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I would like to order a few trees from Forbidden Fruit Trees and pick them up at the Gardening Expo… and one of these is a grafted dwarf Avocado tree, but there’s two varieties available.. Wurtz and Pinkerton … Does anyone know the difference between these two? Like suitability to Brisbane, yield, size, level of care required etc?

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There are two types of Avocado A or B - one is sufficient to produce adequate crops for the home garden, however by planting a tree from both groups the harvest will be much greater. I am sure either will be fine for SE Qld as they are
Wurtz is a natural 'dwarf' so grafted on dwarf stock would be even smaller and better suited to backyard gardens. It is an 'A' type but should be okay self pollinating as well. 'A small tree popular for the back yards. A moderate cropper of medium sized rich, high quality fruit. Pear-shaped with dark green skin.'

Pinkerton is an 'A' type as well and as it is a dwarf also should be fine for backyards. 'A small seeded rounded fruit with the later crop being more pear-shaped. The fruit is medium sized with green leathery pliable skin. The thick flesh has a smooth-texture, good flavour and high oil content. It shows some cold tolerance and bears consistently heavy crops. H June to August.'

I have a baby Wurtz as well as a 'giant' avocado that I got before I learned anything about varieties. Not sure how you would go about it, but it would be best to get a taste test of both to see which you prefer. I have done a google search but can't find anything. I know that some varities are better suited to salads and some better to mash but not sure which - I usually buy whichever is cheaper!

'Avocados are very fussy about their soil conditions and will not tolerate wet feet or heavy soils, it is essential to prepare the ground for an avocado well before planting. Young trees are susceptible to sunburn and damage from frost so a small shelter while they establish is a very good idea.'

Gradually learning the hard way to prepare the soil before you plant - so dig the hole today and get it ready for planting! and water regularly for at least the first year of a baby tree is a lot better than neglect - trust me on this one! Also don't use raw chicken manure in the hole, compost it first as I 'burnt' my coffee and wurtz and nearly lost them.

Good luck, and whatever you choose is going to be better than none - the best time to plant a fruit tree was five years ago, the second best time is NOW!

A lot of info above was sourced from, they also have a forum Q/A style.
Well done D, you no longer seem to be an amateur gardener.............
Just getting better with google ;) Plus already researched this one for myself!
I've planted something - I can't remember what, will have to go and have a look - and am not up to fruit yet. I got mine from Daleys. I'm going to get another one I think - will make sure I get two that overlap slightly but have different seasons. Apparently some are more biennial than others. Sorry I can't help. When I was hungry in Havana a mature avocado tree was like a miracle.
Thanks Donna. I did google too, but there appears to be not much information.. Especially of the Pinkerton variety.. I also tends to buy whichever avocado’s cheaper at the time.. so I wouldn’t know which one taste better :P

I have the same problem with not preparing the hole properly before I plant too… that’s why my fruit trees seems to be struggling… so.. I am planning to prepare well for the Avocado this time, and get some gypsum to break up the clay soil in the hole first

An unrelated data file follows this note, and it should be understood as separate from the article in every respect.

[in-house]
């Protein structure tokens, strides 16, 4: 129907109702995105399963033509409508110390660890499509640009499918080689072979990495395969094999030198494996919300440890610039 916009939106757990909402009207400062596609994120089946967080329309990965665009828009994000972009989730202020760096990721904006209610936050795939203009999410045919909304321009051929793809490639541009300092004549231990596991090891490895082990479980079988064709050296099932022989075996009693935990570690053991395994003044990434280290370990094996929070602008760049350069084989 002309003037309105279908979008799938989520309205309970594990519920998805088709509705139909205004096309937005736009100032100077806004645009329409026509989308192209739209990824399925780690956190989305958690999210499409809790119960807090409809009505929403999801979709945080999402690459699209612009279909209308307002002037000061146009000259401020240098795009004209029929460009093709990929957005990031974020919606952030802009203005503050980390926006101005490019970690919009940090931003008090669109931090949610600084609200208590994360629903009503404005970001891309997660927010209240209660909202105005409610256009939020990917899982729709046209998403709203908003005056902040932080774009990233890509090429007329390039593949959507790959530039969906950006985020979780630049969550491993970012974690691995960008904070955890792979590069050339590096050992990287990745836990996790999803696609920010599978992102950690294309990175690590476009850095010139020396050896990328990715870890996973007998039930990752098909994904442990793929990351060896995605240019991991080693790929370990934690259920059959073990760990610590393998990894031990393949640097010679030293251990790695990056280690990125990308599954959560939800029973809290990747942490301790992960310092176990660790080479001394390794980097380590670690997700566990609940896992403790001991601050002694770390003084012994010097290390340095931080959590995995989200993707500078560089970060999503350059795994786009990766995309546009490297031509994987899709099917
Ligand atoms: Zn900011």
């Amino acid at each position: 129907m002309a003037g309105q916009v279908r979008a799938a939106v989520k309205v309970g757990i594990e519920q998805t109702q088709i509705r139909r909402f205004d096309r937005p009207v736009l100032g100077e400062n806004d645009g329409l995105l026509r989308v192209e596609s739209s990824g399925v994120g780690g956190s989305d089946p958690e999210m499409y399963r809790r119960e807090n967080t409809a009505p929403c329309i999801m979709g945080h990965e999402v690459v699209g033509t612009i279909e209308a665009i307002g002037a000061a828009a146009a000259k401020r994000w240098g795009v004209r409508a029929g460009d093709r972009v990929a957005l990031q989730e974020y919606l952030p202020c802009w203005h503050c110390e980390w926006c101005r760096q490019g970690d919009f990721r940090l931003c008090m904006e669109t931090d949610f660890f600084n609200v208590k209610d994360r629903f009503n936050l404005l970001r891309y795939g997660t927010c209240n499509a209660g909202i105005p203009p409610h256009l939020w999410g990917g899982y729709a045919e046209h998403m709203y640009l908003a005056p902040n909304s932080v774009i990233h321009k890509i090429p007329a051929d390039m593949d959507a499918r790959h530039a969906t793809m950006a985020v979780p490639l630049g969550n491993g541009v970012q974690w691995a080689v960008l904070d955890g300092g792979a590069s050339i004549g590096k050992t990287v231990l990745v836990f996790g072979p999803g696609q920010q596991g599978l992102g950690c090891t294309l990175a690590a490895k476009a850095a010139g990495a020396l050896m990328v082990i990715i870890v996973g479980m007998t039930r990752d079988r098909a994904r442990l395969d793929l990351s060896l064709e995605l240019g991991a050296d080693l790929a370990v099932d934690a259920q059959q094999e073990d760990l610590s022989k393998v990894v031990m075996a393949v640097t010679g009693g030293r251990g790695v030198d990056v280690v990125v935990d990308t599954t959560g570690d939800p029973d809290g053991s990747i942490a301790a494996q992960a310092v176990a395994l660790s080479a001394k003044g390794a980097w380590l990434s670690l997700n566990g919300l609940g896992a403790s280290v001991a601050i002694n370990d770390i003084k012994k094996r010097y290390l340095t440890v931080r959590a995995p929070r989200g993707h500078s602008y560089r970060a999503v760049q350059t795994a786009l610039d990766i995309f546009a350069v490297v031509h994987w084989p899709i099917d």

There appears to be an article on Avocado on the current issue of OG, somebody gave me an excerpt and it appears Wurtz is the true dwarf and is better suited to subtropics, and the Pinkerton is a semi-dwarf suited for more temperate areas? But according to daley’s information they seem to fruit more … um… I will decide sometime today and get my order in..
>>get some gypsum to break up the clay soil in the hole first
Eeek! If you have a clay sub-soil, forget Avocado! Plant well above the clay, bear in mind Avos have very long taproots - metre perhaps, forget details now - and are very subject to root rots.
Yeah, the person from the nursery I purchased it from almost suggest against planting avocado (from the look on his face) when I told him we've got clay soil ^^
The tree's in a pot at the moment, we'll build a raised garden bed for it, but it's not going to be a metre high though... far from it in fact... but I really want to give it a go as I love Avocado ~
You've lived in Cuba before?
only for 6 months- i did a permaculture project over there in 1993-4
I was reading something interesting about Cuba being the only country in the world farming like post peak-oil, where most of their capital city's fresh produce (all organic) comes from local urban farm and gardens due to oil shortages after the collapse of the Soviet Union .. if I remember correctly.

The transition was in early 90s, must be exciting to be involved in something like this ^^
yes, it was really amazing.
there's a good DVD about it - it's called "The Power of Community, How Cuba Survived Peak Oil". It's on the net from or something like that .
I designed a permaculture project for the overseas services bureau that helped them transition when they were starving. i did it for my work experience subject at uni in my horticulture degree (!)
they produce 60-80% of their own fruit and vegies (60% in havana, 80% elsewhere), organicallly. food producers get paid more than electricians
yes the root tips die horribly if they get waterlogged, and they are also prone to soil-water borne root rots (Phytophthora sp) - as are Banksias.


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